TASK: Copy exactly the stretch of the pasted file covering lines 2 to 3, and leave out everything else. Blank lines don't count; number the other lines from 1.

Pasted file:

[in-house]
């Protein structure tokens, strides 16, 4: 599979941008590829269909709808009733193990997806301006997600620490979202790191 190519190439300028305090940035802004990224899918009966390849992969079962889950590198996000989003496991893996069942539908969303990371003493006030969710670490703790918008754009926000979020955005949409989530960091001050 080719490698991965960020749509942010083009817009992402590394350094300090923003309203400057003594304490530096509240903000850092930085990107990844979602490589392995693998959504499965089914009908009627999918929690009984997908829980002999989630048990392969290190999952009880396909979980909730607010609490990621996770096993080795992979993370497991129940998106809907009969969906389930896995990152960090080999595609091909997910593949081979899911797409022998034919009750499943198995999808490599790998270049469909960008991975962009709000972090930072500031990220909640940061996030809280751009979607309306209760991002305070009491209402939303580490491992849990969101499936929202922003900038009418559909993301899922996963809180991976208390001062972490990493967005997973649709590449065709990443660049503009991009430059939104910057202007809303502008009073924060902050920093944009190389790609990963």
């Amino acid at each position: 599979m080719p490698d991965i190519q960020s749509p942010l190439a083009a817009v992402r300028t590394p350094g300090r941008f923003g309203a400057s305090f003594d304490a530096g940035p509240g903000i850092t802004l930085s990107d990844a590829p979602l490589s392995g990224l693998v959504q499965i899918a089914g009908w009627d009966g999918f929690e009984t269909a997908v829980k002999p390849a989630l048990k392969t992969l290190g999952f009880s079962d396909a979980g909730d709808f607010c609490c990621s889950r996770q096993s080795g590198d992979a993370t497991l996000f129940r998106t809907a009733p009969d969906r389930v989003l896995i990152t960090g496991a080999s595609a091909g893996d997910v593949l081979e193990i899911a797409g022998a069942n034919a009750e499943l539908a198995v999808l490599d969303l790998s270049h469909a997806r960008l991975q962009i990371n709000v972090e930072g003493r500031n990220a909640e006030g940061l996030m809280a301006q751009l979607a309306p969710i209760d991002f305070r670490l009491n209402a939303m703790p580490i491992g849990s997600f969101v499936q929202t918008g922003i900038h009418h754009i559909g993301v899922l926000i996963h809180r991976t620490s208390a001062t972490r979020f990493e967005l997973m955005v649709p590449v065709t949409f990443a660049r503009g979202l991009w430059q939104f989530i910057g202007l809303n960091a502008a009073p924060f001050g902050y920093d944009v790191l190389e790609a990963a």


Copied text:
């Protein structure tokens, strides 16, 4: 599979941008590829269909709808009733193990997806301006997600620490979202790191 190519190439300028305090940035802004990224899918009966390849992969079962889950590198996000989003496991893996069942539908969303990371003493006030969710670490703790918008754009926000979020955005949409989530960091001050 080719490698991965960020749509942010083009817009992402590394350094300090923003309203400057003594304490530096509240903000850092930085990107990844979602490589392995693998959504499965089914009908009627999918929690009984997908829980002999989630048990392969290190999952009880396909979980909730607010609490990621996770096993080795992979993370497991129940998106809907009969969906389930896995990152960090080999595609091909997910593949081979899911797409022998034919009750499943198995999808490599790998270049469909960008991975962009709000972090930072500031990220909640940061996030809280751009979607309306209760991002305070009491209402939303580490491992849990969101499936929202922003900038009418559909993301899922996963809180991976208390001062972490990493967005997973649709590449065709990443660049503009991009430059939104910057202007809303502008009073924060902050920093944009190389790609990963």
């Amino acid at each position: 599979m080719p490698d991965i190519q960020s749509p942010l190439a083009a817009v992402r300028t590394p350094g300090r941008f923003g309203a400057s305090f003594d304490a530096g940035p509240g903000i850092t802004l930085s990107d990844a590829p979602l490589s392995g990224l693998v959504q499965i899918a089914g009908w009627d009966g999918f929690e009984t269909a997908v829980k002999p390849a989630l048990k392969t992969l290190g999952f009880s079962d396909a979980g909730d709808f607010c609490c990621s889950r996770q096993s080795g590198d992979a993370t497991l996000f129940r998106t809907a009733p009969d969906r389930v989003l896995i990152t960090g496991a080999s595609a091909g893996d997910v593949l081979e193990i899911a797409g022998a069942n034919a009750e499943l539908a198995v999808l490599d969303l790998s270049h469909a997806r960008l991975q962009i990371n709000v972090e930072g003493r500031n990220a909640e006030g940061l996030m809280a301006q751009l979607a309306p969710i209760d991002f305070r670490l009491n209402a939303m703790p580490i491992g849990s997600f969101v499936q929202t918008g922003i900038h009418h754009i559909g993301v899922l926000i996963h809180r991976t620490s208390a001062t972490r979020f990493e967005l997973m955005v649709p590449v065709t949409f990443a660049r503009g979202l991009w430059q939104f989530i910057g202007l809303n960091a502008a009073p924060f001050g902050y920093d944009v790191l190389e790609a990963a």